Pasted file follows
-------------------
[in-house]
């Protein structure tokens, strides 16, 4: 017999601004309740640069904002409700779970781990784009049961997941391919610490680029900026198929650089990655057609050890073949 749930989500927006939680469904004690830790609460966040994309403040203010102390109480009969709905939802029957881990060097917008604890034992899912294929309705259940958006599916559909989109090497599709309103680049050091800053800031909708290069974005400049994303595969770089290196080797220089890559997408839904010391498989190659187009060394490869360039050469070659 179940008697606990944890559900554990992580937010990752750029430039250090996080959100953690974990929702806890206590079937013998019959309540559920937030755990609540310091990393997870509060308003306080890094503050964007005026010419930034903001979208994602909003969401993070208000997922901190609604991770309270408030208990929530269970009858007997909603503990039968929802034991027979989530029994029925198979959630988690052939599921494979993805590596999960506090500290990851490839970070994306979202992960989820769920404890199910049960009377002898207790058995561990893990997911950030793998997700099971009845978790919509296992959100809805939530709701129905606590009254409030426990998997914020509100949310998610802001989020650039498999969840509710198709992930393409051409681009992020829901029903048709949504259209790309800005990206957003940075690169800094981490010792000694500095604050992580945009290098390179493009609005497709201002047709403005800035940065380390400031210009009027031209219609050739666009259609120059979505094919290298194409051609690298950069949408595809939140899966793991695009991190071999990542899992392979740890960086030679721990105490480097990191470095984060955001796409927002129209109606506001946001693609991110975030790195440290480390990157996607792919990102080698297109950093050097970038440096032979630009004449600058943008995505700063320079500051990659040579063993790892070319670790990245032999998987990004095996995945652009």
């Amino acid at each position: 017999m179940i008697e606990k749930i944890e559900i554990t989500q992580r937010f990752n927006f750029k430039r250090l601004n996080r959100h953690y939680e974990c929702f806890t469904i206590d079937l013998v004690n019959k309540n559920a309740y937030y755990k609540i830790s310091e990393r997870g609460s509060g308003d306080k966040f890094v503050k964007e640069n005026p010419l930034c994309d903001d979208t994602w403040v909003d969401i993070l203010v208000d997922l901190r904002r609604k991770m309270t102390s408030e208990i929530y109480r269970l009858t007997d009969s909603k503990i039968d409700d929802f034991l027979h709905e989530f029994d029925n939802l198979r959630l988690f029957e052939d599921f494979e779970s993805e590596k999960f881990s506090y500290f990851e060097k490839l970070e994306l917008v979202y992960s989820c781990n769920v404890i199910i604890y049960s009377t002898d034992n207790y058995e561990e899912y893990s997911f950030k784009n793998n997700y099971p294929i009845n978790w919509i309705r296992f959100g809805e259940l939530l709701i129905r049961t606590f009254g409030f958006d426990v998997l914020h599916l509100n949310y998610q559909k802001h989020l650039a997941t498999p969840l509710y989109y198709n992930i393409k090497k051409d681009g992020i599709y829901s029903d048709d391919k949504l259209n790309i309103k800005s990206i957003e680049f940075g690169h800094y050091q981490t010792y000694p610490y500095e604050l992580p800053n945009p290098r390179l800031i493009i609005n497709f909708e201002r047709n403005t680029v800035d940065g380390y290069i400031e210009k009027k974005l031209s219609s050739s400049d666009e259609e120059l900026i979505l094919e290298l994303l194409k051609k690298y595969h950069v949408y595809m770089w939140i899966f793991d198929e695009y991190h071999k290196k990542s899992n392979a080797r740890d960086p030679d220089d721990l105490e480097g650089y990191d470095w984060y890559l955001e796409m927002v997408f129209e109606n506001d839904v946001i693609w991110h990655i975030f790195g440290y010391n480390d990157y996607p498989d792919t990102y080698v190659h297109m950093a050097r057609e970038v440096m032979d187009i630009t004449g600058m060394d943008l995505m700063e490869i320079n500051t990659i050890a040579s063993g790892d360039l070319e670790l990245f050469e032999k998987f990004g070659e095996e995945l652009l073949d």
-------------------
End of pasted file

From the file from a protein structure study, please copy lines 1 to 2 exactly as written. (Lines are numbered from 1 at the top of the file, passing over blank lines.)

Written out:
[in-house]
């Protein structure tokens, strides 16, 4: 017999601004309740640069904002409700779970781990784009049961997941391919610490680029900026198929650089990655057609050890073949 749930989500927006939680469904004690830790609460966040994309403040203010102390109480009969709905939802029957881990060097917008604890034992899912294929309705259940958006599916559909989109090497599709309103680049050091800053800031909708290069974005400049994303595969770089290196080797220089890559997408839904010391498989190659187009060394490869360039050469070659 179940008697606990944890559900554990992580937010990752750029430039250090996080959100953690974990929702806890206590079937013998019959309540559920937030755990609540310091990393997870509060308003306080890094503050964007005026010419930034903001979208994602909003969401993070208000997922901190609604991770309270408030208990929530269970009858007997909603503990039968929802034991027979989530029994029925198979959630988690052939599921494979993805590596999960506090500290990851490839970070994306979202992960989820769920404890199910049960009377002898207790058995561990893990997911950030793998997700099971009845978790919509296992959100809805939530709701129905606590009254409030426990998997914020509100949310998610802001989020650039498999969840509710198709992930393409051409681009992020829901029903048709949504259209790309800005990206957003940075690169800094981490010792000694500095604050992580945009290098390179493009609005497709201002047709403005800035940065380390400031210009009027031209219609050739666009259609120059979505094919290298194409051609690298950069949408595809939140899966793991695009991190071999990542899992392979740890960086030679721990105490480097990191470095984060955001796409927002129209109606506001946001693609991110975030790195440290480390990157996607792919990102080698297109950093050097970038440096032979630009004449600058943008995505700063320079500051990659040579063993790892070319670790990245032999998987990004095996995945652009």